Aubrey Menen

From Wikipedia, the free encyclopedia
Jump to navigation Jump to search
Aubrey Menen
Born(1912-04-22)April 22, 1912
DiedMarch 13, 1989(1989-03-13) (aged 76)
Notable work

Salvator Aubrey Clarence Menen was an English writer of Irish and Indian parentage who was primarily a satirist. He was also a drama critic, theater director, advertising agency executive, and an alumnus of University College London. His essays and novels explore the nature of nationalism and the cultural contrast between his own Irish-Indian ancestry and his traditional British upbringing. The first sentence of "Dead Man in the Silver Market" offers an example of his good-humored approach to this contentious topic: "Men of all races have always sought for a convincing explanation of their own astonishing excellence and they have frequently found what they were looking for."

Menen's retelling of the classic Hindu epic The Ramayana (1954) is meant as a funny and readable version of the work, but devout Hindus were horrified by the liberties Menen took with a sacred text and it was banned in India for some years. Menen states that his goal is to, "aim at reviving," Valmiki's, "attitude of mind."[1] Menen's humor did not undercut his love for India, however, as can be seen in his book on Hindu mystics and his text to Roloff Beny's great book of photographs of India (India, 1969).

A quote: "There are three things which are real: God, human folly, and laughter. Since the first two pass our comprehension, we must do what we can with the third."[citation needed]

Asked to give advice to writers, Mr. Menen, who was admired as a satirist, told the publication Contemporary Authors that, "the aspiring writer should perform a daily physical exercise: He should sit on his bottom in front of a table equipped with writing materials," he said. "If his top end fails him, at least his nether end won't."[citation needed]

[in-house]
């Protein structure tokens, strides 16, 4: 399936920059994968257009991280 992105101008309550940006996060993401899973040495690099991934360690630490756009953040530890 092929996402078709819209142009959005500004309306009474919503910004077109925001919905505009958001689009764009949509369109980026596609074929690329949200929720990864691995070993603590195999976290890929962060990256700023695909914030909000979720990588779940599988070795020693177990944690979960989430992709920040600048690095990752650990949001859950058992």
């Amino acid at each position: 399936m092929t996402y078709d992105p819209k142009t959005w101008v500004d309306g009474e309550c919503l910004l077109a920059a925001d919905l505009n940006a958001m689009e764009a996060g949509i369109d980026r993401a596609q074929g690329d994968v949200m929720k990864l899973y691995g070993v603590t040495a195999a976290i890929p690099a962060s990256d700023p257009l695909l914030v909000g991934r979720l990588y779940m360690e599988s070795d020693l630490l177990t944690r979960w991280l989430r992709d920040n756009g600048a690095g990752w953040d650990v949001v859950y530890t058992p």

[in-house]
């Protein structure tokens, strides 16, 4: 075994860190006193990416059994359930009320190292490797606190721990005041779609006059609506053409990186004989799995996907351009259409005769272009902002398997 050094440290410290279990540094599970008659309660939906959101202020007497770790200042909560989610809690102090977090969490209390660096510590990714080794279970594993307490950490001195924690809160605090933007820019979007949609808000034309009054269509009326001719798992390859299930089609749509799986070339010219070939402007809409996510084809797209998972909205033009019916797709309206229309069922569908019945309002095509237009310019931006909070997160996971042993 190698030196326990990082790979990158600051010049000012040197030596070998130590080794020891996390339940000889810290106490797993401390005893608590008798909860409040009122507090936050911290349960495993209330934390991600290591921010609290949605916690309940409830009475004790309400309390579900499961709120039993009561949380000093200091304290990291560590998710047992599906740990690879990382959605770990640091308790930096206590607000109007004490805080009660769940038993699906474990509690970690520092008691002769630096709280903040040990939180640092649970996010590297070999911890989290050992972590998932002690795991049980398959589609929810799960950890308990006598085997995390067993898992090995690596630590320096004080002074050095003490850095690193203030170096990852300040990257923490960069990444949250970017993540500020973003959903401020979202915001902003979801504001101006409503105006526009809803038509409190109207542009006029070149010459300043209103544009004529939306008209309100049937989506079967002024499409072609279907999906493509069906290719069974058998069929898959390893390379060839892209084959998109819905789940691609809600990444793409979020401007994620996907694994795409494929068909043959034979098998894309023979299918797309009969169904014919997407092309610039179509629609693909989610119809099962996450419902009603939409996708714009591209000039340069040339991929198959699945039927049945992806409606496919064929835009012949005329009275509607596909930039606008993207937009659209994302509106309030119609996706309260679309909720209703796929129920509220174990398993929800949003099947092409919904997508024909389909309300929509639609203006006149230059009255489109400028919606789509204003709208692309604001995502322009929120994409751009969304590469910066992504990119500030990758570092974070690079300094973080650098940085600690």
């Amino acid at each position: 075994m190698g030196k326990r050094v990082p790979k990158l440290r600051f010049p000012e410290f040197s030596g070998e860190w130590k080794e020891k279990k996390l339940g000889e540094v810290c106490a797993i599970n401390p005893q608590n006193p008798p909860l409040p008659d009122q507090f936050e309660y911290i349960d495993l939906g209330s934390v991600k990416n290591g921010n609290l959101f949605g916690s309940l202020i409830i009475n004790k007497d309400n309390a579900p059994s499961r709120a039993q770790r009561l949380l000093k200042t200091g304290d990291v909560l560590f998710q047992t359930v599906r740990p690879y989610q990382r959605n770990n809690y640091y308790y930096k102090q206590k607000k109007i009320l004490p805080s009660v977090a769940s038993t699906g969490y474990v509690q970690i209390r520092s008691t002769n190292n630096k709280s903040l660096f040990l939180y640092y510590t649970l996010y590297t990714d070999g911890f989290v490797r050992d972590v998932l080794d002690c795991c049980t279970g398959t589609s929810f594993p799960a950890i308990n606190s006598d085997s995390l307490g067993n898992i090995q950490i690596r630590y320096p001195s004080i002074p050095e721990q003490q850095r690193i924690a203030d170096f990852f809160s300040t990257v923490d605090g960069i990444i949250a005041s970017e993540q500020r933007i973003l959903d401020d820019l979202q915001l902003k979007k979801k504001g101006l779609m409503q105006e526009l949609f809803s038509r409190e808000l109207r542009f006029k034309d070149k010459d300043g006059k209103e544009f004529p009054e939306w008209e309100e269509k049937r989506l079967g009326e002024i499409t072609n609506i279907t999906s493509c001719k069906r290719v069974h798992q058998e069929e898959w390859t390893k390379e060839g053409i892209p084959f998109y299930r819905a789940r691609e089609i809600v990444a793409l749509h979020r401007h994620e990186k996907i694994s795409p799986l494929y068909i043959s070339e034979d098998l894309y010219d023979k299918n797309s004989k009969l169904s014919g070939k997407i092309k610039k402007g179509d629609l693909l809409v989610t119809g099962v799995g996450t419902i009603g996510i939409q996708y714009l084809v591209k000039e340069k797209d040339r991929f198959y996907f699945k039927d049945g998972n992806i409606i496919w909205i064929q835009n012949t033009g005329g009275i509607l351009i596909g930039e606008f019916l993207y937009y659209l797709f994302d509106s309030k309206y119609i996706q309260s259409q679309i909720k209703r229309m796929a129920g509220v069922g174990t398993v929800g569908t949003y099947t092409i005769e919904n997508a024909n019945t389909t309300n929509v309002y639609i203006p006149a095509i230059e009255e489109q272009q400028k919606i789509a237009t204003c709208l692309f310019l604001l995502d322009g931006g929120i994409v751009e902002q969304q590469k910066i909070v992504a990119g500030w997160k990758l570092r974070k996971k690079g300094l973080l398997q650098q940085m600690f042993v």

The Prevalence of Witches takes place in an uncivilized area of India which he calls "Limbo", possibly an homage to the work (Limbo) by Aldous Huxley whom he explicitly acknowledges in the book as one of the greatest writers of his time.[citation needed]



  • The Prevalence of Witches (1947)
  • The Stumbling-Stone (1949)
  • The Backward Bride: A Sicilian Scherzo (1950)
  • The Duke of Gallodoro (1952)
  • The Ramayana, As Told by Aubrey Menen (1954)
  • The Abode of Love: The Conception, Financing and Daily Routine of an English Harem in the Middle of the 19th Century (1956)
  • The Fig Tree (1959)
  • SheLa: A Satire (1962)
  • A Conspiracy of Women (1965)
  • Fonthill: A Comedy (1974)


  • Rome Revealed (1960)
  • Speaking the Language Like a Native (1962)
  • India, with Roloff Beny (1969)
  • Upon This Rock (1972)
  • London (1976)
  • Venice (1976)

Other Non-Fiction[edit]

  • Dead Man in the Silver Market (1953)
  • The Space within the Heart (1970)
  • Cities in the Sand (1972)
  • The New Mystics and the True Indian Tradition (1974)
  • Four Days of Naples (1979)
  • Art and Money (1980)


  1. ^ Menen, Aubrey (1954). "Introduction", The Ramayana, p.4. Charles Scribner's Sons: New York. [ISBN unspecified]. LCC 54-5919. LCCN 54-35716.

External links[edit]